Kidney Cancer

The Kidneys

Kidneys are organs present in the back of the abdomen. There are two kidneys, right and left, present on either side of the spine. The kidneys are connected to the bladder through the ureters and along with these forms the excretory system of the body. The blood enters the kidney through the renal artery and comes out through the renal vein. At the top of each kidney is a gland called adrenal gland which produces hormones.

The function of the kidneys is to filter the blood that passes into it and remove waste products.

The kidneys help maintain the balance of fluids and salts in the body and also helps maintain the blood pressure.

Kidney or Renal Cancer

Kidney cancer is one where the cancer originates in the cells of the kidneys. There are different types of renal cancers, but the most common one of all which makes up about 85% is called as clear cell renal cell carcinoma. The uncommon ones are called as papillary, chromophobe, oncocytic or collecting duct carcinoma. According to Globocan 2018 data, there were 15,454 cancers in 2018 making up 1.3% of all cancers.

Kidney cancer can occur due to a number of potential causes. The common ones are listed below. Kidney cancer usually affects one kidney. It is very unusual for both kidneys to have cancer at the same time.


Smoking is a risk factor for renal cancer. The probability of getting renal cancer is increased in smokers as compared to non-smokers by about a third.


Being obese or overweight increases the risk of getting kidney cancer. Studies have shown that about 20% of kidney cancers can be related to obesity.


The risk of getting kidney cancer increases with age. It is generally rare in patients under 50 years of age and commoner in those aged above 70 years.

Kidney disease

People with long term kidney disease have a higher risk of developing kidney cancer. This risk is increased in those having dialysis.

Family History

The risk of getting kidney cancer increases if someone in the close family had it like a brother, sister, mother or father.

Genetic causes

People with inherited genetic conditions such as Von-Hippel Lindau syndrome, tuberous sclerosis or BHD syndrome have a higher risk of getting kidney cancer compared to the normal population. The cancers that develop in these conditions happen at a younger age and can be multiple and involve both kidneys.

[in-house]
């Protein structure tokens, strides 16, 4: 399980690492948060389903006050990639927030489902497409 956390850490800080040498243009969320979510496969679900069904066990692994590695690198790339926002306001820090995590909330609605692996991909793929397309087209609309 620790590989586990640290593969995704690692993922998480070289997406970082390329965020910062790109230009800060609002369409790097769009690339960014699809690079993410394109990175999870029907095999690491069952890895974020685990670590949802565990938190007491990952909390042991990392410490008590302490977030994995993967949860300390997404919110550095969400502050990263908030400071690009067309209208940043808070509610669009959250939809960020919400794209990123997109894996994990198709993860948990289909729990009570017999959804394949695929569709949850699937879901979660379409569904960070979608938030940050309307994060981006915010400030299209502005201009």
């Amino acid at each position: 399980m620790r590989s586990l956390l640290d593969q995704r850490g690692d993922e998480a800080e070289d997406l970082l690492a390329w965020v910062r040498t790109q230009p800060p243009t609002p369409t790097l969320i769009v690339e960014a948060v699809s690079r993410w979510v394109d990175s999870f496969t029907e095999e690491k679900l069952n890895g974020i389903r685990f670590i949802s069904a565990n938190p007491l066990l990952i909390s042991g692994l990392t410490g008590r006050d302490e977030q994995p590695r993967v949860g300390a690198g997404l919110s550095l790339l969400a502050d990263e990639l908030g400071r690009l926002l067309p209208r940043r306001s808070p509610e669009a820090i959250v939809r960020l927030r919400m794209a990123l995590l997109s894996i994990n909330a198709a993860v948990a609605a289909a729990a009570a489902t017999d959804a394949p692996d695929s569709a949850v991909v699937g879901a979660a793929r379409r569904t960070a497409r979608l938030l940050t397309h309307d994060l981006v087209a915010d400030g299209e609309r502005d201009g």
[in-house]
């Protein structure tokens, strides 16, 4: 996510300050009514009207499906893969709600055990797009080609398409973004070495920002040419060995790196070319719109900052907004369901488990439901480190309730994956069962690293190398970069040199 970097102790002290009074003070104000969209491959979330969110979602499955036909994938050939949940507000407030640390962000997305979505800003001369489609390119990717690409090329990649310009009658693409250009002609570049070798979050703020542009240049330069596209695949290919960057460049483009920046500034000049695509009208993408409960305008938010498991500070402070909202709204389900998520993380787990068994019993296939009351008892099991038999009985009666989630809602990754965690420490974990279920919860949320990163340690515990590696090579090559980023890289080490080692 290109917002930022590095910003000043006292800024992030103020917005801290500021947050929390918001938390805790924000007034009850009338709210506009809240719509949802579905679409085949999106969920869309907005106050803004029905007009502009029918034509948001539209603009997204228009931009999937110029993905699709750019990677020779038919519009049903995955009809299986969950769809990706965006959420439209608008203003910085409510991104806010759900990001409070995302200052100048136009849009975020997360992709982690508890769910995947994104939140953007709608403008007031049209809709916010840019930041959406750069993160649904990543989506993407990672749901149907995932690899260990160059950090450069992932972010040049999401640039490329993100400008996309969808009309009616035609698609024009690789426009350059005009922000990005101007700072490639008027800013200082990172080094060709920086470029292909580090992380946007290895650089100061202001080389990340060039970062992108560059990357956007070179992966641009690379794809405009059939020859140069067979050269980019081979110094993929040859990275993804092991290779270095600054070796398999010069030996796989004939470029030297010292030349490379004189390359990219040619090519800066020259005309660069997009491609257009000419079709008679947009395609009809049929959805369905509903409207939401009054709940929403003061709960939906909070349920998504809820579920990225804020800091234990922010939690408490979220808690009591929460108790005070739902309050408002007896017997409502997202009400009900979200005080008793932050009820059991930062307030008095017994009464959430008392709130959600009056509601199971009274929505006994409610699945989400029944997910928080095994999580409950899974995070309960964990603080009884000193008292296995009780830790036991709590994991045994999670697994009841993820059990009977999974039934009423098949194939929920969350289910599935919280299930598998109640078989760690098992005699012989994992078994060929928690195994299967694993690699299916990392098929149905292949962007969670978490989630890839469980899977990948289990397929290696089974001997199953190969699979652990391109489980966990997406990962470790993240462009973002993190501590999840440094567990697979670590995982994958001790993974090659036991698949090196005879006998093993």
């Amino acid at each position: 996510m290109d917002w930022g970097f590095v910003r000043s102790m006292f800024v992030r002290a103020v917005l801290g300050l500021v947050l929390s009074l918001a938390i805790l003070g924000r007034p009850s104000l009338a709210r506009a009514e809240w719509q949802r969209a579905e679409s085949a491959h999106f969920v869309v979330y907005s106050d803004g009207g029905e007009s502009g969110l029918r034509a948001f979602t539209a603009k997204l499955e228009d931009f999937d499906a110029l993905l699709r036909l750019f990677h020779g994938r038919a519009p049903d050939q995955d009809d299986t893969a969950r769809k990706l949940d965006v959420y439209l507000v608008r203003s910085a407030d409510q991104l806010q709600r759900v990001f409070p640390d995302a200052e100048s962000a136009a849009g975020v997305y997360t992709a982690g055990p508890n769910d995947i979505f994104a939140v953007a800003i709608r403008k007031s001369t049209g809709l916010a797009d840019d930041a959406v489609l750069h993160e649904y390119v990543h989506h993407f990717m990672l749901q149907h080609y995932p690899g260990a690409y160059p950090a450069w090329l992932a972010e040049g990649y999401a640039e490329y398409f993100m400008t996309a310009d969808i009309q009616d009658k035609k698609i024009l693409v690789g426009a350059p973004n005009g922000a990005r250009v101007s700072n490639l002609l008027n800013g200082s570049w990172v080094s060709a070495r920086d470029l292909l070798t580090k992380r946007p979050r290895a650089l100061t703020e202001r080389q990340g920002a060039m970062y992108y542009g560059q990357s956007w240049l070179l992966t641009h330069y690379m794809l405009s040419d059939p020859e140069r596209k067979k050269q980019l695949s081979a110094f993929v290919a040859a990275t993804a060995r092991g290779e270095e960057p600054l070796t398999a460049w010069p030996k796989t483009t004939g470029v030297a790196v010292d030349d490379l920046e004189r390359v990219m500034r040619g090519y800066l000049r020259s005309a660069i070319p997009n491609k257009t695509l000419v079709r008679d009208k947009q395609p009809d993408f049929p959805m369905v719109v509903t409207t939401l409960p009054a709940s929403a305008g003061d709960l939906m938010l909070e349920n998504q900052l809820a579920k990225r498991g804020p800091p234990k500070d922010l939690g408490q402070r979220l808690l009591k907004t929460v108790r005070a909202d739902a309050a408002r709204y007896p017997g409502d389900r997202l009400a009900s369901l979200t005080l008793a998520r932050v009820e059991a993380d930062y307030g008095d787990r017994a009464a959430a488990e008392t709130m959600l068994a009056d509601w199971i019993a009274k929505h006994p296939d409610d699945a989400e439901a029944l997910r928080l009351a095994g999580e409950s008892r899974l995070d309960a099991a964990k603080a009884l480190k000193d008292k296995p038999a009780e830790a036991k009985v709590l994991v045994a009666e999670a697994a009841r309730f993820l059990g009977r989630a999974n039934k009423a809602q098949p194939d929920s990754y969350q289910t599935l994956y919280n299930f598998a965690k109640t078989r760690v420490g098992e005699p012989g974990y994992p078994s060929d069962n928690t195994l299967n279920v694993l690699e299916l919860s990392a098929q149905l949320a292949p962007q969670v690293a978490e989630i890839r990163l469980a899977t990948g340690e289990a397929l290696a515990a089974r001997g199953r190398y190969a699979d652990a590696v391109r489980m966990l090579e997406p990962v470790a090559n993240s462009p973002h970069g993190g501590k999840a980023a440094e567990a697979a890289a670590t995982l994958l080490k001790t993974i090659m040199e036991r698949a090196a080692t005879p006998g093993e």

Kidney cancer may not produce any symptoms when it is small and may be found incidentally after tests for another reason. The symptoms that can be produced from kidney cancer include

Blood in the Urine

Having blood in the urine is a common symptom associated with kidney cancer. The bleeding can be on and off. Sometimes bleeding may not be visible to the eye and may only be found on microscopic tests.
It is important to note, that blood in the urine can be caused by a lot of other conditions such as infections, kidney or bladder stones etc.


Presence of a dull aching pain in the loin (area between back and upper abdomen) can be a symptom due to kidney cancer.

Fever and night sweats

Having fever along with tiredness and sweating at night is a symptom of renal cancer. It is also a common symptom for infections.

Lump or Mass

Presence of a lump or a mass on the side of the abdomen can be a sign of renal cancer.

Other symptoms

Other symptoms such as reduced appetite, weight loss, swelling in the legs or scrotum, anaemia and feeling unwell can all be symptoms of kidney cancer.

As part of investigations into the diagnosis of cancer, all patients have an examination done by the doctor along with a set of blood tests. Common tests include complete blood picture or full blood count, electrolytes, creatinine, liver function tests and any specific blood tests for that particular type of cancer. Other tests include,